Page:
HPV :: Merck stops campaign to mandate girls receive HPV vaccine Gardasil

Merck has suspended its campaign to mandate girls receive its human papillomavirus vaccine Gardasil in light of opposition from some parents, patient advocacy groups and public health officials.

Merck last year began lobbying state legislatures to pass laws mandating that middle school age girls receive Gardasil. Merck also supports requiring private insurers to cover Gardasil, which costs $360 and is administered in three injections given over six months, as well as funding for programs that help defray vaccine costs for low-income and uninsured children.

Texas Gov. Rick Perry on Feb. 2 signed an executive order mandating HPV vaccination for girls entering the sixth grade beginning in September 2008, and at least 20 states are considering proposals that would mandate HPV vaccination for young girls.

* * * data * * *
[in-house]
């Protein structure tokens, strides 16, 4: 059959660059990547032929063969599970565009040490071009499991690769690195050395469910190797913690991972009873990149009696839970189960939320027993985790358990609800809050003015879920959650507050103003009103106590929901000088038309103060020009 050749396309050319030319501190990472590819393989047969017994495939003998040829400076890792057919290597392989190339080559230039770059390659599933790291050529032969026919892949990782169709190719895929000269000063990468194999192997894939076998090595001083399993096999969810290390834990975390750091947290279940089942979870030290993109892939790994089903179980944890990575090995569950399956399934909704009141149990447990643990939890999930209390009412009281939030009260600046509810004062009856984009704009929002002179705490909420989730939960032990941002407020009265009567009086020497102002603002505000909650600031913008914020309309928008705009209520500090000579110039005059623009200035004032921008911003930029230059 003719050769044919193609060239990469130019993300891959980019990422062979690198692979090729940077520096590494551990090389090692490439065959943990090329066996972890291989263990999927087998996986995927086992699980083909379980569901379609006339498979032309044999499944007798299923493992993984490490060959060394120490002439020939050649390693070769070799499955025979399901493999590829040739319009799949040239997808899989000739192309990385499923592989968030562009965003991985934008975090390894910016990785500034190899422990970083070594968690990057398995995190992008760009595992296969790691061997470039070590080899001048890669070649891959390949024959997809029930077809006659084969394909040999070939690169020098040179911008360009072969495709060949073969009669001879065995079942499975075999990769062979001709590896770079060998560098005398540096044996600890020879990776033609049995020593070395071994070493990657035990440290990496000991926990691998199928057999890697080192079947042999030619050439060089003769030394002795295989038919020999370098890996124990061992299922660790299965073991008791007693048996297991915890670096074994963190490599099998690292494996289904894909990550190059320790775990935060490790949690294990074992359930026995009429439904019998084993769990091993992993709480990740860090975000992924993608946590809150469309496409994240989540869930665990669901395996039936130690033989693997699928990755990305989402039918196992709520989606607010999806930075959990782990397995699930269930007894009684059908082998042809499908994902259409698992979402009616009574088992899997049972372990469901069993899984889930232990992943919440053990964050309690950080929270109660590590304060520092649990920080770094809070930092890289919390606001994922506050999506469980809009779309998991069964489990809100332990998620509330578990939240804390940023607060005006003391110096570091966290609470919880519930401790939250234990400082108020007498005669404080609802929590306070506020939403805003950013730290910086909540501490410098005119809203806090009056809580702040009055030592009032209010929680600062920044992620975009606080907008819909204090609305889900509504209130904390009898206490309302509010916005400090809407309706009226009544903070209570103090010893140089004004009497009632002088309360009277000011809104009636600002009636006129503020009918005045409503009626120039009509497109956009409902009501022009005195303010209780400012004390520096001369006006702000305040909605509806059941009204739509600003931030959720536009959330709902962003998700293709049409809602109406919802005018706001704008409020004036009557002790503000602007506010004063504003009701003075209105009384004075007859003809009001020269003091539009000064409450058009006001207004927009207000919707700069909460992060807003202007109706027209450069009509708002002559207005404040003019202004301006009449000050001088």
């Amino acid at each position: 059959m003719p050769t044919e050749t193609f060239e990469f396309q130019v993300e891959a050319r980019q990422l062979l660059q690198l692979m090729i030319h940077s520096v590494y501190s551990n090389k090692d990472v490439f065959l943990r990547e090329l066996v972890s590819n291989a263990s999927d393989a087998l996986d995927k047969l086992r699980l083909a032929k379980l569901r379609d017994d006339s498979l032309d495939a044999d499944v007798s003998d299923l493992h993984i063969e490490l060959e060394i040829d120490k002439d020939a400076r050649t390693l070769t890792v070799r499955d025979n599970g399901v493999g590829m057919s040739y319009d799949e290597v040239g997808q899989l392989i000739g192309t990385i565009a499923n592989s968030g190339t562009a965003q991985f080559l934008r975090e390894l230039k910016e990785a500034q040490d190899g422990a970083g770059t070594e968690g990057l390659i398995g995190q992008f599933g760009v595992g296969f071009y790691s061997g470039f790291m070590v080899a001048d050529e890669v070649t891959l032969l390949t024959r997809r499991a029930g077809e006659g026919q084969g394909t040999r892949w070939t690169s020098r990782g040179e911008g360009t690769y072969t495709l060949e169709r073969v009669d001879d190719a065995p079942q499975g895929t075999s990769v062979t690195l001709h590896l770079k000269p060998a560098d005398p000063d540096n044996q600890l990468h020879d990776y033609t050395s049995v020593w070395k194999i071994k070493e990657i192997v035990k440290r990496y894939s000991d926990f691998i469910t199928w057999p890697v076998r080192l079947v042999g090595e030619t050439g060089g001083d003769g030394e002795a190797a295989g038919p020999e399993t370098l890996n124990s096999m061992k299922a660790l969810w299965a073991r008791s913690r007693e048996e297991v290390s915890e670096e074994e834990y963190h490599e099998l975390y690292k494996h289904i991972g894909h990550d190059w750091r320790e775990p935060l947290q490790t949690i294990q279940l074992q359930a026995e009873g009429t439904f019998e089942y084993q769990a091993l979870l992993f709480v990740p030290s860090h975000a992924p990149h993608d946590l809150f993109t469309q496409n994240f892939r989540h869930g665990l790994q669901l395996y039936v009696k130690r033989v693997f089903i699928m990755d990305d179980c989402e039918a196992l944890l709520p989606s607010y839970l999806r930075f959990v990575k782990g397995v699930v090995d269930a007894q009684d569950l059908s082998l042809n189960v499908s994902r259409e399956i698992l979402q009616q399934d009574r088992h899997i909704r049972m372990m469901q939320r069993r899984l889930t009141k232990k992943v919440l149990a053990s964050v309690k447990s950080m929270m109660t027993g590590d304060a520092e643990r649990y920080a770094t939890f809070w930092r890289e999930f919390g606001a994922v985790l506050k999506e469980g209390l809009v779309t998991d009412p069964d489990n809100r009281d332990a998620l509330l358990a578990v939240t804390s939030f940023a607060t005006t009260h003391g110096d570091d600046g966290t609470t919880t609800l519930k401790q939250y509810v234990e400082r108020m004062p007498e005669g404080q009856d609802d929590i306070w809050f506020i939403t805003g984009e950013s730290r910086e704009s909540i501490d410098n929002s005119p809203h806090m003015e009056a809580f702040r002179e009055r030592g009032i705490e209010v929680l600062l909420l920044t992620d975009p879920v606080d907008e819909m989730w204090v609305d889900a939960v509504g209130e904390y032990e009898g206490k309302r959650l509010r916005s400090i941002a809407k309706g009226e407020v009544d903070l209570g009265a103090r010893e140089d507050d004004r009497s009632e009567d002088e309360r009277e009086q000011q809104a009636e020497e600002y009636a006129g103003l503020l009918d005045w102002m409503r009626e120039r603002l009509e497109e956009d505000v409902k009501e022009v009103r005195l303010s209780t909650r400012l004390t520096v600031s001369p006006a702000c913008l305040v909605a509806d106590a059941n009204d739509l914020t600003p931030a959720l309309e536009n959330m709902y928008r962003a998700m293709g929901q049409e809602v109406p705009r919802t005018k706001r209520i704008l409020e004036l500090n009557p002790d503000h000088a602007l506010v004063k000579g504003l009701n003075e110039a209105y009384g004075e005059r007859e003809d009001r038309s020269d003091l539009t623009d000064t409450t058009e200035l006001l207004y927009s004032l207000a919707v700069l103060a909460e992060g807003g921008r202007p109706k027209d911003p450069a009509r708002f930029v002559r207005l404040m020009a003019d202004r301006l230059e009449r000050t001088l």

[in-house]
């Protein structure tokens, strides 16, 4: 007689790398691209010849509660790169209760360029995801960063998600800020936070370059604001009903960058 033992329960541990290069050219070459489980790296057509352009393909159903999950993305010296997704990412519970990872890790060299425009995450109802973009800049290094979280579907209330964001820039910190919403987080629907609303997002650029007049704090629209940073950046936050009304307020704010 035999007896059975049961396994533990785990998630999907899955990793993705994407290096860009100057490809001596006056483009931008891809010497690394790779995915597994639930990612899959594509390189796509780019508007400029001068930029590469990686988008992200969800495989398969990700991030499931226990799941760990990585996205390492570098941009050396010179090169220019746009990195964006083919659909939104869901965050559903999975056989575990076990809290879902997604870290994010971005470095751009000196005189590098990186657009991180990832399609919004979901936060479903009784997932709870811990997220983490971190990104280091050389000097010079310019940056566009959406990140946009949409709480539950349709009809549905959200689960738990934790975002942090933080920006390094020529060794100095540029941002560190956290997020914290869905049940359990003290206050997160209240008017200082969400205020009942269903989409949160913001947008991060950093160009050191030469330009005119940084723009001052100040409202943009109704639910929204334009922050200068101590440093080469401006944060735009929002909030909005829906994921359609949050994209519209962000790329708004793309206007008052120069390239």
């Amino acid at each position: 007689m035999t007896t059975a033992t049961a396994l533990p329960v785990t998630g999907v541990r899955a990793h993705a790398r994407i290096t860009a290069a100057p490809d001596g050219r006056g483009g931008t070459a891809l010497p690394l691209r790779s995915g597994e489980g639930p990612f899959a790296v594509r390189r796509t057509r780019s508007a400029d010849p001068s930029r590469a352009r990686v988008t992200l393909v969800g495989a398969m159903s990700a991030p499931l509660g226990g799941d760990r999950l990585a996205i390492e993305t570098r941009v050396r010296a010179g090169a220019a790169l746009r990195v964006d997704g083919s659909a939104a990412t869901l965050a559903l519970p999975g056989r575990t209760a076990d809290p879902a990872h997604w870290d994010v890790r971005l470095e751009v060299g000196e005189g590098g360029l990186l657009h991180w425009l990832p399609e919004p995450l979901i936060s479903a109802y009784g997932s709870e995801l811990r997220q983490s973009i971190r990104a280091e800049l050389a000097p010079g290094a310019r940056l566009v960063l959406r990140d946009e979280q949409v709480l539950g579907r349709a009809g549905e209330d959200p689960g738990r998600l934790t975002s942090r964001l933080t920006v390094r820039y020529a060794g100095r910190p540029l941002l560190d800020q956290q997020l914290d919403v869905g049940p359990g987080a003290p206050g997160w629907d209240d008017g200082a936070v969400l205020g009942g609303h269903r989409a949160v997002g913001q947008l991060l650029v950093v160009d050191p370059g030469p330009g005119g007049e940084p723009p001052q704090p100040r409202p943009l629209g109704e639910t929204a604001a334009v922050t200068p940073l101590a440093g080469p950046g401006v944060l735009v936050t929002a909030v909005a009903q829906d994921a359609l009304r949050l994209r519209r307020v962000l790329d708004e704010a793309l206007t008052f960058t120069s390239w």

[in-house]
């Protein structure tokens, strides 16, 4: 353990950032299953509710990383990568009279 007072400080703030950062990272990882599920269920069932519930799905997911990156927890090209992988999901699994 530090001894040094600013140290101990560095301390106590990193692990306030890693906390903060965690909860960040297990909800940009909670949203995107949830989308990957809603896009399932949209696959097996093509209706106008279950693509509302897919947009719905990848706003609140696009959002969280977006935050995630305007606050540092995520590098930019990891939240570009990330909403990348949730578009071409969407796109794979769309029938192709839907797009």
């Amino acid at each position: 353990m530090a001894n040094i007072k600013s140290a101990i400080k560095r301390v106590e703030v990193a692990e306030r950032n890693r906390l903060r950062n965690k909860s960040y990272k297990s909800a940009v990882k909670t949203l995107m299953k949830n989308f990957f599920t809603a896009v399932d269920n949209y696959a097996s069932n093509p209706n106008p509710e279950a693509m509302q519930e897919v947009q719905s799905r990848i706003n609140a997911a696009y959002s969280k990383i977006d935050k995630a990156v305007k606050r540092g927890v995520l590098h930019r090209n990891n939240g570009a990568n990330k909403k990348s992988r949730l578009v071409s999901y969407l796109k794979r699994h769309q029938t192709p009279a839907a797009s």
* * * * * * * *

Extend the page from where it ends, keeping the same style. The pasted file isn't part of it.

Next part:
Some public health experts recently have expressed concern that proponents of HPV vaccination proposals, including Merck, have acted far too fast and are potentially undermining eventual prospects for the broadest possible immunization. Opposition to proposals has grown in recent weeks among parents who are concerned about the mandates and the potential side effects of vaccination.

Merck’s Gardasil and GlaxoSmithKline’s HPV vaccine Cervarix in clinical trials have been shown to be 100% effective in preventing infection with HPV strains 16 and 18, which together cause about 70% of cervical cancer cases. FDA in July 2006 approved Gardasil for sale and marketing to girls and women ages nine to 26, and CDC’s Advisory Committee on Immunization Practices later that month voted unanimously to recommend that girls ages 11 and 12 receive the vaccine.

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